ROBERT ROSENER: You know, September's early for the holidays, but it's certainly possible we could see some of that preliminary spending, and we could see that showing up in the months ahead as well. And I think that's an important picture that we have to look at again when we think about what this means for the total economy because we do know from a lot of retailers that inventories are very constrained. And we see that at the aggregate level as well. And so, the patterns of pricing, the patterns of when goods are available, all of that may look very different this holiday season.
JULIE HYMAN: Yeah, most definitely. Something else in this consumer sentiment report that just crossed, this University of Michigan report, some of the commentary that I'm seeing from the survey of consumers chief economist Richard Curtin has to do with people's sentiment around government, which I thought was quite interesting. When asked about their confidence in economic policies, favorable evaluations fell to 19% in early October from 31% in April, which I guess was the most recent high. In terms of government support, do you think that it is necessary that we see this spending package pass, even if it's a smaller one than the initial plan was for?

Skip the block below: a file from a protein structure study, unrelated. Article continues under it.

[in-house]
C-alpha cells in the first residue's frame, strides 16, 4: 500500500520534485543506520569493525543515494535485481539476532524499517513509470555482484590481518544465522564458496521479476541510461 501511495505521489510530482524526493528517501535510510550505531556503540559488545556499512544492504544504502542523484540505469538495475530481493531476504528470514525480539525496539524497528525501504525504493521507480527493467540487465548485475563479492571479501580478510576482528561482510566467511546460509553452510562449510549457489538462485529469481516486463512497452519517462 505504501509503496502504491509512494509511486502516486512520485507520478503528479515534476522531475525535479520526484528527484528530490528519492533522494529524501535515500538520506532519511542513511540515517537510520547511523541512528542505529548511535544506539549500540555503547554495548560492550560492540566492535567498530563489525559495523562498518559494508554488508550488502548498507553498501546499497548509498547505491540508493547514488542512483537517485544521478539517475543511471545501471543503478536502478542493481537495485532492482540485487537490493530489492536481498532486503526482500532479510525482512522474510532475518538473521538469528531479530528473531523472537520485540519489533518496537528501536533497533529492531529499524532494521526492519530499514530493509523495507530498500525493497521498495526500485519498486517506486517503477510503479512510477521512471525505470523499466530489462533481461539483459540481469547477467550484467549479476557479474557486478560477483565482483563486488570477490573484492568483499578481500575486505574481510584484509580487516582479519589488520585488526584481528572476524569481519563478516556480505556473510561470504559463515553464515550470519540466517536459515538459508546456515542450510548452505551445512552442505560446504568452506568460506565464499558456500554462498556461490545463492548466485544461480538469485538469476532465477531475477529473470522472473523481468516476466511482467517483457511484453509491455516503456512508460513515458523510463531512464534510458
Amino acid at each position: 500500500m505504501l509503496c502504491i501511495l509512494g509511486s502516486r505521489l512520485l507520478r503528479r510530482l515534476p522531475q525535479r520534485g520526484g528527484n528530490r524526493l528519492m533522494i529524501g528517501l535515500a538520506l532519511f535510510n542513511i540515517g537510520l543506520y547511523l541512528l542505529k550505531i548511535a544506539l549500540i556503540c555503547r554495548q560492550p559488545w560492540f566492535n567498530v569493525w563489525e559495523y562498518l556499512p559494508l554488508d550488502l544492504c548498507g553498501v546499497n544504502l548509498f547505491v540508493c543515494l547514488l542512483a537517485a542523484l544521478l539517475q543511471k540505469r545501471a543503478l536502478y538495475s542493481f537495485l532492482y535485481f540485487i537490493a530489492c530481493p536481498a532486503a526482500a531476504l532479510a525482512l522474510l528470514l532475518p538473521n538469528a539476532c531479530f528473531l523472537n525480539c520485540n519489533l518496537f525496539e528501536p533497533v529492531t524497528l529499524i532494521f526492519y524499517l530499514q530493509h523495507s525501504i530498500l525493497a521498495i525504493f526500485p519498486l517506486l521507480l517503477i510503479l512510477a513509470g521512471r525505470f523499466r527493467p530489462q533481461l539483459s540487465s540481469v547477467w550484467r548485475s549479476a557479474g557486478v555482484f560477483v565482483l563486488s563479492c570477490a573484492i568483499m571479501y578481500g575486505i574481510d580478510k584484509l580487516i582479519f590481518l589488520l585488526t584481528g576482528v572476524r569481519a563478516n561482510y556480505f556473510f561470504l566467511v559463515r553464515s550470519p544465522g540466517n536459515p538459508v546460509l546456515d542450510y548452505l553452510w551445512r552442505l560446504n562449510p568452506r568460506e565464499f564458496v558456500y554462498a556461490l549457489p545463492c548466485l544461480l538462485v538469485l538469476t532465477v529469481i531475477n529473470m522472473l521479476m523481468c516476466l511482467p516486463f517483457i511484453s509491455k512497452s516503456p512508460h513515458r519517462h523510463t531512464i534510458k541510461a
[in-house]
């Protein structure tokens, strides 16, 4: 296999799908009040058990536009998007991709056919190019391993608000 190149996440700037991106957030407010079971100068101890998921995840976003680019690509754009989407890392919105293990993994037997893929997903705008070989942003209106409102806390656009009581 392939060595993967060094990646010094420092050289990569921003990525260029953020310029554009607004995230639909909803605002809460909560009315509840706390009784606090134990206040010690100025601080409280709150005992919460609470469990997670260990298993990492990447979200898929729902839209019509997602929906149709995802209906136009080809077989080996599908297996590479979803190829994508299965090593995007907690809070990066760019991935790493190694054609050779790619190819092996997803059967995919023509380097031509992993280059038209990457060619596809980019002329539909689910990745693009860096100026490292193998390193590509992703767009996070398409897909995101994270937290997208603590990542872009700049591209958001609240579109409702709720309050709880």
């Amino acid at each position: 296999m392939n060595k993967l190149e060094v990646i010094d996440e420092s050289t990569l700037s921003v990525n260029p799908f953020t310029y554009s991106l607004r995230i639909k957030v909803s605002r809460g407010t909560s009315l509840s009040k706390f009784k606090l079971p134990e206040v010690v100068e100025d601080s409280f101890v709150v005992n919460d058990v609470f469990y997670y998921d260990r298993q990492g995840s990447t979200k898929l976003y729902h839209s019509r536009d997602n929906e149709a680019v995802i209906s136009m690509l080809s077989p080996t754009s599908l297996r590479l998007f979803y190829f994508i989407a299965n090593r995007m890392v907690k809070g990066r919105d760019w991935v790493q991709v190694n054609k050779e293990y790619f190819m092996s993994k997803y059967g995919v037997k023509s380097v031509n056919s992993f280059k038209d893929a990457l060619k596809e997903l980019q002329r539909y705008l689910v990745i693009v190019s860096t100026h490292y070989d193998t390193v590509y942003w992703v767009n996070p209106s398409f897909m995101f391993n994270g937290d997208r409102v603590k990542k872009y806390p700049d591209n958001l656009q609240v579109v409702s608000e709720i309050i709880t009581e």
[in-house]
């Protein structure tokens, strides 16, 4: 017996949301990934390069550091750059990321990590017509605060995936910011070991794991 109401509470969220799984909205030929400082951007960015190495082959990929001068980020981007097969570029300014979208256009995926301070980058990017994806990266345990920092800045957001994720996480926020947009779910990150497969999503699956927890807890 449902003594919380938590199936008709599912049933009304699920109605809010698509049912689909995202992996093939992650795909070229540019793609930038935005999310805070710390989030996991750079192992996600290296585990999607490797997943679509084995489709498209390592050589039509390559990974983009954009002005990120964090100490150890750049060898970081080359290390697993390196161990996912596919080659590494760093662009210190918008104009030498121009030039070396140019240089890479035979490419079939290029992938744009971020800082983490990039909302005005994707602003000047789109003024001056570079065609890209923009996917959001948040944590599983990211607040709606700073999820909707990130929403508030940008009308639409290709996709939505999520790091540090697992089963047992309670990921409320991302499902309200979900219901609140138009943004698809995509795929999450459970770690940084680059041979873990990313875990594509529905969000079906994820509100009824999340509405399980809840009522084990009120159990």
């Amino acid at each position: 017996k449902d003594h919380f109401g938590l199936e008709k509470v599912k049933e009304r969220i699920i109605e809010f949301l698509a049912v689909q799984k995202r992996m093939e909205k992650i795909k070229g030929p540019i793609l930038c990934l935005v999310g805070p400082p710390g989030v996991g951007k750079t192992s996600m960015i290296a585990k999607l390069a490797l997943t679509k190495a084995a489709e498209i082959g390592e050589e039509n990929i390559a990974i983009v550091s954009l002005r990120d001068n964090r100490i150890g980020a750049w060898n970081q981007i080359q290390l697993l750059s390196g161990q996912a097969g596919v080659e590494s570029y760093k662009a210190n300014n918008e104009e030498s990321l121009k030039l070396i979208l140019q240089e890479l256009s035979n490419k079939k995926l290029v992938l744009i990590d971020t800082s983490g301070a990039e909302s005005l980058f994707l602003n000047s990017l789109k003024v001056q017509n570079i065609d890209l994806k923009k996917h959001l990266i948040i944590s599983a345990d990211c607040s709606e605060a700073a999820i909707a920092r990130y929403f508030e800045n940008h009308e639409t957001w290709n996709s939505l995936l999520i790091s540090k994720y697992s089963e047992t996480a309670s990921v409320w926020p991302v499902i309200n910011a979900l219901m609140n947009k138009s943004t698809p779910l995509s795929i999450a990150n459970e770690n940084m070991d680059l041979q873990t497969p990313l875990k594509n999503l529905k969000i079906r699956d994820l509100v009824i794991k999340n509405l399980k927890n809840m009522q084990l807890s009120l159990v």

ROBERT ROSENER: Yeah, that's a great question. And certainly the government opinions are influencing the sentiment numbers as well. I think an interesting point that's related to that is that we got this strength in the September retail sales data in a month that we also saw the expiration of the supplemental unemployment benefit. So that was a big tail off in terms of fiscal stimulus. But what we also know for the month of September is that the labor market generated a lot of jobs-- fewer jobs than expected, but it generated a lot of income. It was the strongest month for income growth on the payrolls report since last August 2020.
So, quite an interesting mix with maybe fewer than expected jobs getting added, but with higher earnings, higher hours. The labor income is there. Now I say all of that to sort of tie in the stimulus, tie in the government policy that there are some self-sustaining engines going on in the economy that can keep powering growth going forward.